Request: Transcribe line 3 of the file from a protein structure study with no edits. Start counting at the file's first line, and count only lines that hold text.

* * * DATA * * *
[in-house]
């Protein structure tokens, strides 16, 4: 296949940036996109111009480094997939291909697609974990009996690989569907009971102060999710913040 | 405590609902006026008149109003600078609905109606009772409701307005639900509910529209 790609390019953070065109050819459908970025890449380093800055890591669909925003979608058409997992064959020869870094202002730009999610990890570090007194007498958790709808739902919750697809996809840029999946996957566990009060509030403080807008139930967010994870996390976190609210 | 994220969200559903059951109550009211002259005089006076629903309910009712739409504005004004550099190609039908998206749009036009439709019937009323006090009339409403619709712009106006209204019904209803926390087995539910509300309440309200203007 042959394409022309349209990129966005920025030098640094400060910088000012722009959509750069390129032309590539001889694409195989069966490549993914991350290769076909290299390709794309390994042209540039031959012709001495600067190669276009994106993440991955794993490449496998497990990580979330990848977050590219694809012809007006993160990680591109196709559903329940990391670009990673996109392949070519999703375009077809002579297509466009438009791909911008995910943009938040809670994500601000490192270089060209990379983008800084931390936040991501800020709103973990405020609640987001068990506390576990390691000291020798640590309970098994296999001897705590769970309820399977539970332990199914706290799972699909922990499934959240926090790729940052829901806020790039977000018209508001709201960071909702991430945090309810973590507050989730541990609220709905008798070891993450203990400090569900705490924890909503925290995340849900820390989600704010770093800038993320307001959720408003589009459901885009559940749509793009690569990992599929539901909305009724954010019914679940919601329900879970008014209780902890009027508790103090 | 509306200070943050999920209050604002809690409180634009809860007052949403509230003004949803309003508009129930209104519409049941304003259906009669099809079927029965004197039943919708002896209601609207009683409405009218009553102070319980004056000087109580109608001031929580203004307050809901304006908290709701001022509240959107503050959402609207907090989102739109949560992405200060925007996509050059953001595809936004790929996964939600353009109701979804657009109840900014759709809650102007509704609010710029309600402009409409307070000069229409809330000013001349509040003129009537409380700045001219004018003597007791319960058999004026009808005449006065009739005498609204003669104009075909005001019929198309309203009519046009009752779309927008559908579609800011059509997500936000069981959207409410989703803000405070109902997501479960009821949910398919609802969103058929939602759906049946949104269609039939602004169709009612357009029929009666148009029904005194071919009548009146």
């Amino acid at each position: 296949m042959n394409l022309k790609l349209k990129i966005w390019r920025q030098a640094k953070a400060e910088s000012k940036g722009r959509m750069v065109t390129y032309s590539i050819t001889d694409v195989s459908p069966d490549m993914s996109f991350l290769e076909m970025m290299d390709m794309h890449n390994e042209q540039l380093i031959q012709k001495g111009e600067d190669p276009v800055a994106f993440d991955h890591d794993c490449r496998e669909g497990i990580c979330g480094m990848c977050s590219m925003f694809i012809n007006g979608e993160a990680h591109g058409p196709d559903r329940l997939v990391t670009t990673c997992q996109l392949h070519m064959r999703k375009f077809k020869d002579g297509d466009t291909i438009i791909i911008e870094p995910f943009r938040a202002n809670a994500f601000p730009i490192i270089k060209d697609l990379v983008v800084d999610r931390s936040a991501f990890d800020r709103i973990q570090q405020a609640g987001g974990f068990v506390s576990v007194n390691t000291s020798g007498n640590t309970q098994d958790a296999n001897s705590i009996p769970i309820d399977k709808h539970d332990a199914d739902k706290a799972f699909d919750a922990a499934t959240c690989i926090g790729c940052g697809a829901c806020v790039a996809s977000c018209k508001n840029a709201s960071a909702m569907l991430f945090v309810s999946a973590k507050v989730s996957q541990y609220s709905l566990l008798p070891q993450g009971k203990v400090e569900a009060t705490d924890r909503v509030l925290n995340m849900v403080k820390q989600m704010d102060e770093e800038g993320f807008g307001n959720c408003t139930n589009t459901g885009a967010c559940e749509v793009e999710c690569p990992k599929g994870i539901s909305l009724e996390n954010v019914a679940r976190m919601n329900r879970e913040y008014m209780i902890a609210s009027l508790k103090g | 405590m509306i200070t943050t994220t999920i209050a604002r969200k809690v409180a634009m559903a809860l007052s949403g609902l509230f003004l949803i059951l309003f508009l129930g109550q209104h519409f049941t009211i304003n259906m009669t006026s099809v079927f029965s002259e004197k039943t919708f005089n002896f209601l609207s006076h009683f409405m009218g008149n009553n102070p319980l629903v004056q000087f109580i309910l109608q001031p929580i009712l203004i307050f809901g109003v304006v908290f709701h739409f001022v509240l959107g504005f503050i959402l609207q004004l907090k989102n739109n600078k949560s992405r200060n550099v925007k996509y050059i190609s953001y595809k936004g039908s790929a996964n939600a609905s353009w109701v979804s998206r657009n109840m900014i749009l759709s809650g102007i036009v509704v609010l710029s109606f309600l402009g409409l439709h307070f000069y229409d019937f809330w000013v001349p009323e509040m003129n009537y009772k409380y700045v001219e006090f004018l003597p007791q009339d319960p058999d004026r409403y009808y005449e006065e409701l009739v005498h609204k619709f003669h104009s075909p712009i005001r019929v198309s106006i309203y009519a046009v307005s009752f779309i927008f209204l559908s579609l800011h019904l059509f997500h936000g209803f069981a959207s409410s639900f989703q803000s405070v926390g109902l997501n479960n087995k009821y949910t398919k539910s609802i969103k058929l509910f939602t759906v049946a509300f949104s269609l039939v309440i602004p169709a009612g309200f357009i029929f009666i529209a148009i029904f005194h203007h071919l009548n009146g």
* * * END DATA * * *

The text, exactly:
């Amino acid at each position: 296949m042959n394409l022309k790609l349209k990129i966005w390019r920025q030098a640094k953070a400060e910088s000012k940036g722009r959509m750069v065109t390129y032309s590539i050819t001889d694409v195989s459908p069966d490549m993914s996109f991350l290769e076909m970025m290299d390709m794309h890449n390994e042209q540039l380093i031959q012709k001495g111009e600067d190669p276009v800055a994106f993440d991955h890591d794993c490449r496998e669909g497990i990580c979330g480094m990848c977050s590219m925003f694809i012809n007006g979608e993160a990680h591109g058409p196709d559903r329940l997939v990391t670009t990673c997992q996109l392949h070519m064959r999703k375009f077809k020869d002579g297509d466009t291909i438009i791909i911008e870094p995910f943009r938040a202002n809670a994500f601000p730009i490192i270089k060209d697609l990379v983008v800084d999610r931390s936040a991501f990890d800020r709103i973990q570090q405020a609640g987001g974990f068990v506390s576990v007194n390691t000291s020798g007498n640590t309970q098994d958790a296999n001897s705590i009996p769970i309820d399977k709808h539970d332990a199914d739902k706290a799972f699909d919750a922990a499934t959240c690989i926090g790729c940052g697809a829901c806020v790039a996809s977000c018209k508001n840029a709201s960071a909702m569907l991430f945090v309810s999946a973590k507050v989730s996957q541990y609220s709905l566990l008798p070891q993450g009971k203990v400090e569900a009060t705490d924890r909503v509030l925290n995340m849900v403080k820390q989600m704010d102060e770093e800038g993320f807008g307001n959720c408003t139930n589009t459901g885009a967010c559940e749509v793009e999710c690569p990992k599929g994870i539901s909305l009724e996390n954010v019914a679940r976190m919601n329900r879970e913040y008014m209780i902890a609210s009027l508790k103090g | 405590m509306i200070t943050t994220t999920i209050a604002r969200k809690v409180a634009m559903a809860l007052s949403g609902l509230f003004l949803i059951l309003f508009l129930g109550q209104h519409f049941t009211i304003n259906m009669t006026s099809v079927f029965s002259e004197k039943t919708f005089n002896f209601l609207s006076h009683f409405m009218g008149n009553n102070p319980l629903v004056q000087f109580i309910l109608q001031p929580i009712l203004i307050f809901g109003v304006v908290f709701h739409f001022v509240l959107g504005f503050i959402l609207q004004l907090k989102n739109n600078k949560s992405r200060n550099v925007k996509y050059i190609s953001y595809k936004g039908s790929a996964n939600a609905s353009w109701v979804s998206r657009n109840m900014i749009l759709s809650g102007i036009v509704v609010l710029s109606f309600l402009g409409l439709h307070f000069y229409d019937f809330w000013v001349p009323e509040m003129n009537y009772k409380y700045v001219e006090f004018l003597p007791q009339d319960p058999d004026r409403y009808y005449e006065e409701l009739v005498h609204k619709f003669h104009s075909p712009i005001r019929v198309s106006i309203y009519a046009v307005s009752f779309i927008f209204l559908s579609l800011h019904l059509f997500h936000g209803f069981a959207s409410s639900f989703q803000s405070v926390g109902l997501n479960n087995k009821y949910t398919k539910s609802i969103k058929l509910f939602t759906v049946a509300f949104s269609l039939v309440i602004p169709a009612g309200f357009i029929f009666i529209a148009i029904f005194h203007h071919l009548n009146g």